Earlier this week, one of my Daily Campus colleagues published an article with the subheading “The Celtics have a Joel Embiid problem.” I am here to tell you they are right — but didn’t go far enough. The NBA, at large, has a Joel Embiid problem.
After years of people clowning the Philadelphia 76ers about the flaws in their rebuilding process — which involved tanking for three putrid seasons — it seems like the end goal of a championship seems legitimately plausible this year. Injuries and a lack of team chemistry have been the Achilles’ heel of the franchise since Embiid and Simmons took over the reins as the city’s two stars. However, this year, 76ers President of Basketball Operations Daryl Morey seems to have put together a roster capable of making the franchise’s first finals appearance since 2001. The 76ers look more athletic, cohesive and like a real contender with a crew to support an ascending Embiid, who is playing like the prohibitive NBA MVP favorite this year.
The notable acquisitions of the Philadelphia 76ers for this season include hiring head coach Doc Rivers and signing future Hall of Famer Dwight Howard at the backup center as well as sharpshooters Seth Curry and Danny Green. Rivers is a coach known for his ability to connect with players. He brings his championship pedigree, which will be crucial in galvanizing the 76ers into a deep playoff threat.
Dwight Howard, who many forget is an eight-time NBA All-Star, five-time All-NBA First Team, three-time NBA Defensive Player of the Year, four-time NBA All-Defensive First Team, five-time NBA rebounding leader, and two-time NBA blocks leader, can still play at a high level in stints. He showed this most recently during the Los Angeles Lakers championship run last year. Additionally, the floor spacing the 76ers added is going to be a game-changer. Curry shoots a family staple, but still incredible, 48.5% from the 3-point-line. Green is another champion and career 40% 3-point shooter that will substantially bolster the roster.
With the rest of the lineup now catering to the requisite floor spacing needed to let the superstar Cameroonian big man go to work, the stage has been set, and the result has been a show for Philadelphia 76ers’ fans. So far, Embiid has gone ballistic, averaging a sensational 28.6 points, 11.1 rebounds and 2.8 assists on 54.9% shooting from the field and 42.3% from 3-point range. This superstar stat line has yielded him the honor of Eastern Conference player of the month, earning him a spot with the franchise’s all-time elite players. Allen Iverson (four times), Charles Barkley (twice), Moses Malone (twice) and Julius Erving (three times) are the only 76ers players to win the award multiple times. Moreover, if numbers and counting accolades are not your forte, former MVP James Harden himself has stated that Embiid is the toughest player in the NBA to guard.aAnother former MVP Kevin Durant had Embiid in his top five for most difficult matchups in the league.
Embiid is the ideal combination of a modern, offensively-oriented center and a traditional power post player. His stature allows him to control the pace of the game in ways that teams are not equipped to deal with. The league has changed, and teams have transitioned towards investing in rosters that specialize in spacing and 3-point shooting rather than maintaining a strong interior post presence. Only four of the top 28 earning players are centers, and only one of those players — besides Embiid himself — actively plays in the paint.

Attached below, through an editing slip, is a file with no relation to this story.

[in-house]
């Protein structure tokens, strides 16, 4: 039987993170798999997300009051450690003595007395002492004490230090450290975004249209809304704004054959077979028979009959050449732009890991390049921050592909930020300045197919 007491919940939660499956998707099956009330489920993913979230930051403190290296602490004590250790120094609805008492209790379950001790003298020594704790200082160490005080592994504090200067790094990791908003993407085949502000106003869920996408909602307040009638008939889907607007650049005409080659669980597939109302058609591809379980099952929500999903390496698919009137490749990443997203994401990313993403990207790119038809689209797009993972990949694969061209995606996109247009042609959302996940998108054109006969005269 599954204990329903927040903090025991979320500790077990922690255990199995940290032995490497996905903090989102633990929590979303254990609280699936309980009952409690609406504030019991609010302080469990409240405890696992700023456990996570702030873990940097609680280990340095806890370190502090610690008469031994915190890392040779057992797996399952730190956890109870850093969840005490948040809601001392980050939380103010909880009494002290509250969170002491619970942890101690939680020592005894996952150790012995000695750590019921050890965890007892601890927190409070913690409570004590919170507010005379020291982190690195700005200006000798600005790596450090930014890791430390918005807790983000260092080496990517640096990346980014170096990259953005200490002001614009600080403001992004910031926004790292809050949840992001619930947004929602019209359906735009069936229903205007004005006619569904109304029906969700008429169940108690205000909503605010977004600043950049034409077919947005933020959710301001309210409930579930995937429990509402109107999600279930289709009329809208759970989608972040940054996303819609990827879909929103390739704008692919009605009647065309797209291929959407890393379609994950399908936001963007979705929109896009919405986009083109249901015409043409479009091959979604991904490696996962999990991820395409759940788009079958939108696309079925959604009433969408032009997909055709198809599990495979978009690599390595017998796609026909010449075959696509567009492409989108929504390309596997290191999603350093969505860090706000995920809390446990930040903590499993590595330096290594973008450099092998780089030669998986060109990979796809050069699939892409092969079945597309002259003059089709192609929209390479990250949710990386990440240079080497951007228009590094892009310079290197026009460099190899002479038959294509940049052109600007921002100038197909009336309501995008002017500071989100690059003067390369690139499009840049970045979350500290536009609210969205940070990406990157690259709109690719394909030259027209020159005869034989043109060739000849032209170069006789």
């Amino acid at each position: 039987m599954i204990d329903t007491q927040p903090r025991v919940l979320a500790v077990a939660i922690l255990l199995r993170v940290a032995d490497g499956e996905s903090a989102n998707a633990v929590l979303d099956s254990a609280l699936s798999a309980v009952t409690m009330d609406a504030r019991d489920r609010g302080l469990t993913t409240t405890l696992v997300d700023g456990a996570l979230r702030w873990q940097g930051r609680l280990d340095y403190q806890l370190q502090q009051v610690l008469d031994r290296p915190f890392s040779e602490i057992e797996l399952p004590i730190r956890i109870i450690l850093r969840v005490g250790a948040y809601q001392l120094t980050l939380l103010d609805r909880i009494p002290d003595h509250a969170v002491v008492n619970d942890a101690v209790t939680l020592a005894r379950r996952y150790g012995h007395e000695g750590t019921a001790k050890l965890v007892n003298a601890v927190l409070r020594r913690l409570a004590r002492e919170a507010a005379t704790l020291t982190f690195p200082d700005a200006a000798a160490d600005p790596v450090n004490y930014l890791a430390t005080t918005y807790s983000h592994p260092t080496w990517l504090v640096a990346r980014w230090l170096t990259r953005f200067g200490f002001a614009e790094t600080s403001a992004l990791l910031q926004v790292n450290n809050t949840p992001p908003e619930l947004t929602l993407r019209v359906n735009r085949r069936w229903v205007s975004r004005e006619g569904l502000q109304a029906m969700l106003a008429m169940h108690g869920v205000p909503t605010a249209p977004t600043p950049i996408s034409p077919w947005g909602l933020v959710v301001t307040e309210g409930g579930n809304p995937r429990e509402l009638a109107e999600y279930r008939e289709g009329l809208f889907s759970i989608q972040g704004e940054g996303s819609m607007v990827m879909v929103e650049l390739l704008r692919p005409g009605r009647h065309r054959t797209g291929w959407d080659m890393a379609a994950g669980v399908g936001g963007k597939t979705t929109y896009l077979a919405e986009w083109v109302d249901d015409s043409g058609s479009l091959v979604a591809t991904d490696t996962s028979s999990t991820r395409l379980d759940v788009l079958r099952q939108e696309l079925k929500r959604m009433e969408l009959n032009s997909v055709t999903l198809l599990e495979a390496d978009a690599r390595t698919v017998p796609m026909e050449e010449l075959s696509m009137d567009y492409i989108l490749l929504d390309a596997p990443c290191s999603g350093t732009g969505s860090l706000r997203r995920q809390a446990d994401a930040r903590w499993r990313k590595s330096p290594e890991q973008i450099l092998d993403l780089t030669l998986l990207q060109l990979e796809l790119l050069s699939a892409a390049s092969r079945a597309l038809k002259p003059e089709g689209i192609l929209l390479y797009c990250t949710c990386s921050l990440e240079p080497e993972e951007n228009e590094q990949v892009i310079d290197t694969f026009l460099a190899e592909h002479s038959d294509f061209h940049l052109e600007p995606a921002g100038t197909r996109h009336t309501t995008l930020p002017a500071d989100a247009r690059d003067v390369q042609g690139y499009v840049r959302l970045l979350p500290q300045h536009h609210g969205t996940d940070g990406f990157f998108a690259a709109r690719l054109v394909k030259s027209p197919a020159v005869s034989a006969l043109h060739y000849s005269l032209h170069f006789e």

In the 1970s and 80s, basketball was more of a power game, and the league became an arms race of acquiring the biggest centers and enforcers to protect the team’s stars. Accordingly, the average weight of an NBA player increased from the 70s until the 2010-11 season. Since then, the number of imposing rim-protecting centers has reduced dramatically, and the average weight of players at all positions, except point guard, has fallen. In fact, the average BMI of an NBA player in the 2019-20 season was 24.63, the lowest since the 2004-05 season.
This means that there are fewer guys of Embiid’s stature that can guard him in the paint. This disparity will only increase as the NBA transitions toward positionless basketball. Embiid in particular, who stands at 7-foot and 280 pounds, is 26 pounds heavier and two inches taller than the average NBA center, making him a true matchup nightmare. This physical dominance combined with his ever-increasing basketball IQ allows him to have a stark advantage in his position, which forces opponents into defensive predicaments.
These mismatches also catalyze the 76ers transition offense. They excel on the open floor when they can take full advantage of their team’s athleticism and long-range shooting capability. In close games where teams are evenly matched, a few extra possessions can be the difference between winning and losing. Embiid’s ability to dominate the interior, while also being more than a respectable jump-shooting threat, allows his team to play with the sixth-fastest pace in the NBA. This helps the Philadelphia 76ers generate much easier scoring opportunities with guys like Ben Simmons leading the fast break.
The best superstars stuff the stat sheet without compromising their team’s win shares and facilitate their team’s success by maximizing the potential of their teammates. While Embiid may not have the eye-popping assist numbers of a center like Nikola Jokic of the Denver Nuggets, his physical prowess allows him to dictate the tempo of the game and put his team in positions to succeed. This fact is evident by his superb 31.46 player efficiency rating and his leading the Philadelphia 76ers in all-time win shares per 48 minutes this season thus far. This year, Embiid’s generational talent has been on full display and the NBA needs to start taking notice.